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Viterbo, Italy: Birthplace of the Conclave….The Palace of the Popes and Body of Saint Rose of Viterbo


The Catholic history of Viterbo:

Located about 40 miles north of Rome, the city of Viterbo played an important role in the Church during the 13th Century. It was home for Popes at one time and the Papal Palace still remains as an attraction in the city. During the period from 1261-1281 the Popes resided here as Rome had become too unstable due to warring factions.

In fact, 7 Popes lived here, and five were elected here during this period.

In addition, it is the birthplace and burial place of Saint Rose of Viterbo.


About the Papal Palace in Veterbo:

It was here that the concept of the Conclave to elect a new Pope began in a rather bizarre fashion. What we take for granted today, was not the same as in the 13th century.  The practice at the time was to elect a new Pope in the same place where the old Pope died.

Pope Gregory X
Detail of St Gregory the Great from “The Four Doctors of the Church”, 1516 by Pier Francesco Sacchi (Called “Il Pavese”) (1485 – 1528) Oil on wood, 1.96 x 1.67 m, Musée du Louvre, Paris

After Pope Clement IV died in 1268, the cardinals meeting in Viterbo could not agree on his successor and, in fact, several cardinal electors died during this period. Time went on, and after 33 months, city officials finally lost patience and locked all of the cardinals in the meeting room. They further escalated the situation by reducing their food to bread and water, and when that still did not work, as a final step they took the roof off the meeting hall, which finally resulted in the election of Pope Gregory X.

And it was Pope Gregory X who instituted the conclave as a way of electing Popes in the future, a word that means “under lock and key“.  Pope Benedict XVI paid a visit here in 2009.

The Papal Palace is naturally one of the main attractions in the town. Parts of it are open to the public, and tours are available for both individuals and groups. You can find their official website here.

Viterbo became the final resting place of 5 Popes. Pope Clement IV and Pope Adrian V are entombed in the Church of San Francesco, each on either side of the main altar.

Another Pope, John XXI, is buried in the Cathedral, adjacent to the Papal Palace. The fifth Pope, Alexander IV was buried here, but his tomb was subsequently destroyed.


About Saint Rose of Viterbo:

Rose Venerini was born at Viterbo in Italy in 1656, the daughter of a doctor. Her fiance died before they could get married, and she entered a convent, but then shorty after that returned home to care for her newly widowed mother. Meanwhile, Rose invited the women of the neighborhood to recite the rosary in her home, forming a sort of sodality with them.  She became sure that she was called to be in the world as a teacher rather than a contemplative nun in a convent.  She was a great teacher and opened a school for girls in 1685.


She was invited her to oversee the training of teachers and the administration of schools by the Bishop of the Diocese of Montefiascone. As Rose’s reputation grew, she was called upon to organize schools in many parts of Italy, including Rome. Her disposition was right for the task as well, for Rose often met considerable opposition but was never deterred.  The sodality, or group of women she had invited to prayer, was ultimately given the rank of a religious congregation. Today, the so-called Venerini Sisters can be found in the United States and elsewhere, working among Italian immigrants.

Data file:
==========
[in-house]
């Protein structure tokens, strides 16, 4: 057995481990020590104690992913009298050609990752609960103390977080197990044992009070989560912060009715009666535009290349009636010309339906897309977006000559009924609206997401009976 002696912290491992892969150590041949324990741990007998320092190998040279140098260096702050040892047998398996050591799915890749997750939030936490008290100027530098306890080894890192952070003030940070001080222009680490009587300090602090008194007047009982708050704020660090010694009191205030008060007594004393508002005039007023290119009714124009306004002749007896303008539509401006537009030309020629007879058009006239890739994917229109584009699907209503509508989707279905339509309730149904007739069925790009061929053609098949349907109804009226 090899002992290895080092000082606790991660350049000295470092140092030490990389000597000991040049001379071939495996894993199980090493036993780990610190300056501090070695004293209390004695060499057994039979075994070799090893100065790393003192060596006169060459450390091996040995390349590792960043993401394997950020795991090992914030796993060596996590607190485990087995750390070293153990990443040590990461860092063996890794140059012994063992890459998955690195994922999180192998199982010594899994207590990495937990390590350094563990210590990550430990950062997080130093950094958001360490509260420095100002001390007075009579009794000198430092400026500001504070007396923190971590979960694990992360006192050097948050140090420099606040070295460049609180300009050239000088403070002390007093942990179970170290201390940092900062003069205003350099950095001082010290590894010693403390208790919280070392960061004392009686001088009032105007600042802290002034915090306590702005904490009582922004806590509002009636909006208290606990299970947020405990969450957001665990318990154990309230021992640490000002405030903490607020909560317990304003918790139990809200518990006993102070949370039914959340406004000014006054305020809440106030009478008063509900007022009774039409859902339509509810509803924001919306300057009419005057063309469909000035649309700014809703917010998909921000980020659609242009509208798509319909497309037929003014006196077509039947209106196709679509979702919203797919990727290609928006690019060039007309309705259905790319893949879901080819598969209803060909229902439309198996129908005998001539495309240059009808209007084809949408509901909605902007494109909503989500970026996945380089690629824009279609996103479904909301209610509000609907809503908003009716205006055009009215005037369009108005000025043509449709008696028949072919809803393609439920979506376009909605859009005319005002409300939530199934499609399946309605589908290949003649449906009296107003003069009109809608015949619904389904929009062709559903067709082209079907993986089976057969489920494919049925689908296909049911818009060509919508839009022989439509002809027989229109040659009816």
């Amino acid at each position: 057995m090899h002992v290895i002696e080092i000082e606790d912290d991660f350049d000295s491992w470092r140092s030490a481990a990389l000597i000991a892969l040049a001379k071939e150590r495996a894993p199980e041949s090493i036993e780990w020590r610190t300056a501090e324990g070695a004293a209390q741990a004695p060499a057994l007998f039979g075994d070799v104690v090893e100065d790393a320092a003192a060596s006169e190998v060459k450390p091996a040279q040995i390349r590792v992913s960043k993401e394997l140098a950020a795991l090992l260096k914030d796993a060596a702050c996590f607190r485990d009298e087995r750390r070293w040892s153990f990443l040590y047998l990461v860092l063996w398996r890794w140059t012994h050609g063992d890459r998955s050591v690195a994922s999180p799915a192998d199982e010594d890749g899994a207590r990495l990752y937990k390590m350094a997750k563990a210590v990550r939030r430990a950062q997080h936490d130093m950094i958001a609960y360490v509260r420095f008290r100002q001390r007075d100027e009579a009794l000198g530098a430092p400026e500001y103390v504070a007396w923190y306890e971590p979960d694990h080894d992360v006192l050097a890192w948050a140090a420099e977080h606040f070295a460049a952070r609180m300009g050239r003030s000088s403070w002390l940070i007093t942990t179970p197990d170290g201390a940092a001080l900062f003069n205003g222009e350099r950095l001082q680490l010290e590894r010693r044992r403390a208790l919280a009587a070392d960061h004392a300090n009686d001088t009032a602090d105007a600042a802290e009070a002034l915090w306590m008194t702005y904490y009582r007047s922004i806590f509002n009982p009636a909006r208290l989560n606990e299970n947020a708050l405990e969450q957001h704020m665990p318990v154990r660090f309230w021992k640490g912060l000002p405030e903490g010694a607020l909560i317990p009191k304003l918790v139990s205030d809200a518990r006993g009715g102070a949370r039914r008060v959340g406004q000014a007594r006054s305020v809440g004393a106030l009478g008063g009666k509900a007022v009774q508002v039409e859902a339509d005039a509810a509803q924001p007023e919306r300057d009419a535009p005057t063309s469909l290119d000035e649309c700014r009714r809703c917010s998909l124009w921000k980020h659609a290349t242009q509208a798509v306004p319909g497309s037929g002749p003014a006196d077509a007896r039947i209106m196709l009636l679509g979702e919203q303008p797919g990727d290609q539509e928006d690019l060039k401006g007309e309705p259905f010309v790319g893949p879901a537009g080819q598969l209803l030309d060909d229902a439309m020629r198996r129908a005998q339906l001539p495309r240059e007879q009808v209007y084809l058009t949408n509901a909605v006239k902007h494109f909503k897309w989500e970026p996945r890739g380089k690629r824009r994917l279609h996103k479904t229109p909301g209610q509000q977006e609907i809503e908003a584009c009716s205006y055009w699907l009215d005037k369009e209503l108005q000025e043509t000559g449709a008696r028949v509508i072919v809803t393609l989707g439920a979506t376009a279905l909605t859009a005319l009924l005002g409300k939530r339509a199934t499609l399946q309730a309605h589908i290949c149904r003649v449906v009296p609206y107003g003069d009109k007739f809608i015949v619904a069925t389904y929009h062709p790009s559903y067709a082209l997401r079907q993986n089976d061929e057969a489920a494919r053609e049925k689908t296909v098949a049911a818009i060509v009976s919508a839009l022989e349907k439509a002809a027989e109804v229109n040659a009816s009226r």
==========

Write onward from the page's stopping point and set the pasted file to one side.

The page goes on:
She died in Rome in 1728, where a number of miracles were attributed to her. She was beatified in 1952 and canonized in 2006. The group of women she had invited to prayer ultimately became a religious congregation. Today, the so-called Venerini Sisters can be found in the United States and elsewhere, working among Italian immigrants.

Through all of this she was an ardent support of the Papacy at a time when it was under threat.  Her loyalty resulted in the family being exiled from the city until the Pope’s side one and they returned.  She is credited with the gift of prophecy:  on December 5, 1250 she foretold the death of the emperor, which took place just one week later.


Incorrupt body of St Rose of Viterbo
Cláudio José Aarão Rangel [CC BY-SA 4.0 (https://creativecommons.org/licenses/by-sa/4.0)]
The body of Saint Rose of Viterbo is on display here in the Cathedral.

There is some debate over whether it is incorrupt or mummified since the monks placed her body in a glass case soon after her death.


The Festival of Saint Rose of Viterbo is celebrated on the evening of September 3rd and is celebrated with a procession through the town with a statue of the Saint on top of a tower almost 90 feet tall carried by about 100 volunteers. Her feast day is the following day, September 4th.


For an interesting view of the celebration click here.


Traveling to Viterbo:

Viterbo is located about 60 miles north of Rome and can be reached by train on direct lines taking around 2 hours.  Both the Palace of the Popes and the Cathedral are near the city center.

The city is served by two train stations, Porta Fiorentina & Viterbo Porto Romano. The former is closer to the center of the city although neither one is far from the center.  Get train & bus schedules, see fares & buy tickets here


Click here for a website about the town of Viterbo and the Palace of the Popes


Click here to find retaurants, hotels and B&B’s in Viterbo, compare prices, and read what other travelers have to say at TripAdvisor

Back to Catholic shrines & places of interest in Italy

1. Catholic Encyclopedia
2. Catholic News Service, July 30, 2009

3.  Photo courtesy Wikimedia

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